The sun is shining on Miami Beach, and I wake up in subsidized housing. I throw on a T-shirt made of subsidized cotton, brush my teeth with subsidized water and eat cereal made of subsidized grain. Soon the chaos begins, two hours of pillow forts, dance parties and other craziness with two hyper kids and two hyper Boston terriers, until our subsidized nanny arrives to watch our 2-year-old. My wife Cristina then drives to her subsidized job while listening to the subsidized news on public radio. I bike our 4-year-old to school on public roads, play tennis on a public court and head home for a subsidized shower. Then I turn on my computer with subsidized electricity and start work in my subsidized home office.
It’s just another manic Monday, brought to us by the deep pockets of Big Government. The sunshine is a natural perk, and while our kids are tax-deductible, the fun we have with them is not. The dogs are on our dime too. Otherwise, taxpayers help support just about every aspect of our lives.
We had a good discussion about student loans last week, including how dependent we are on state and federal dollars to subsidize college educations to make them affordable. This week’s Time cover story (subscription required) looks at what else the government subsidizes, which is, well, almost everything, including all the things the U.S. tax code allows us to make deductions on (i.e. our home office). The story also reminds us that the majority of our government’s budget goes to defense spending. As Michael Grunwald, the author of the piece points out, just 12 percent of our budget is dedicated to “nondefense discretionary spending.”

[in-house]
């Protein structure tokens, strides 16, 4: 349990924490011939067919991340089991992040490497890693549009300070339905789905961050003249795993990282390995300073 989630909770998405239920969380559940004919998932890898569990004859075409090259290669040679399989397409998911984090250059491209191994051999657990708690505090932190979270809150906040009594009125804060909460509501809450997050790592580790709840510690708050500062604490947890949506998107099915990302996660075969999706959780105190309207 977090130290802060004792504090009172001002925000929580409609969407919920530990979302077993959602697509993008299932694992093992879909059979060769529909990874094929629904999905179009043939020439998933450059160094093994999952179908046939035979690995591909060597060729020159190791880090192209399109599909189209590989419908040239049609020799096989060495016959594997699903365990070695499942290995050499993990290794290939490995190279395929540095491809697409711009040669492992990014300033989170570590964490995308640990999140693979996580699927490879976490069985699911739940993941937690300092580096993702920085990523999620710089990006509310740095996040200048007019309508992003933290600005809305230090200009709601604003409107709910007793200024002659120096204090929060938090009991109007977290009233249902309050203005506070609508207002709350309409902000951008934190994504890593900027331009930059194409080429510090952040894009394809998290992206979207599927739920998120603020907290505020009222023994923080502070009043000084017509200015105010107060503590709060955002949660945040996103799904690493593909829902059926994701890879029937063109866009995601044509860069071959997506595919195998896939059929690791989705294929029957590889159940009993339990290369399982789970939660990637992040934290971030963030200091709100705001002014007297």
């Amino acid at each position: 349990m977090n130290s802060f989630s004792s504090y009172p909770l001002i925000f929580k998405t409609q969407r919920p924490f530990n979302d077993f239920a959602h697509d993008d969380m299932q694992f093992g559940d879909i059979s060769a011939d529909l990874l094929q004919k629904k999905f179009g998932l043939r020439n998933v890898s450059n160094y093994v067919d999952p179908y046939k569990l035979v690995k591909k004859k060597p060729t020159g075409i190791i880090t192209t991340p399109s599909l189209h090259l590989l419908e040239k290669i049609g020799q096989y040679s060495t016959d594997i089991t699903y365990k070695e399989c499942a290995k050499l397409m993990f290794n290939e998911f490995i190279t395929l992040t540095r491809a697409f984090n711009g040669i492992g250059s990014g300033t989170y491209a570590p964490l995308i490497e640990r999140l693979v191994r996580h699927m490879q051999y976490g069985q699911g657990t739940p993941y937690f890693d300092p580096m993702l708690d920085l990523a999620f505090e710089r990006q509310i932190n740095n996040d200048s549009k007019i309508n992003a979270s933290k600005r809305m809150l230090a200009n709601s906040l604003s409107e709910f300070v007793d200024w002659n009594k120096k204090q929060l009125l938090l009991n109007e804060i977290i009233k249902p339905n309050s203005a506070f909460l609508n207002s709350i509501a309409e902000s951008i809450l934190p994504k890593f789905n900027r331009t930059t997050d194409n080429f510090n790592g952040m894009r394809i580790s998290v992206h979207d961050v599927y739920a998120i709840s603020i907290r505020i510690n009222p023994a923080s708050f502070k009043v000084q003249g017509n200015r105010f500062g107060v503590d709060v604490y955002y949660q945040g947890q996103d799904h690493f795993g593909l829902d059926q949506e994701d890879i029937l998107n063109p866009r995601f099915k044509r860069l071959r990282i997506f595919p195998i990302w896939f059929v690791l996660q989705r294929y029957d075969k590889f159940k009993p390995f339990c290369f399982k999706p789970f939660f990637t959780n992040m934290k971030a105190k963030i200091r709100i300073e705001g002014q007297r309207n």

Obviously, not everything should be subsidized. When it comes to cotton, the U.S. doesn’t follow the rules of global trade—the World Trade Organization ruled that the U.S. gives American cotton farmers an unfair advantage over cotton famers in other countries like Brazil because American farmers receive billions of dollars in aid from the government. Because the farm lobby is so strong in Washington, rather than cut the amount of subsidies our cotton farmers receive, the U.S. pays $147 million to Brazilian cotton farmers each year to keep within the WTO rules. Our tax dollars at work—makes a lot of sense, huh? Planet Money had a great podcast about this a little while ago.
Basically, we’re all living off of government dollars—some of us more than others, sure, but there we have it.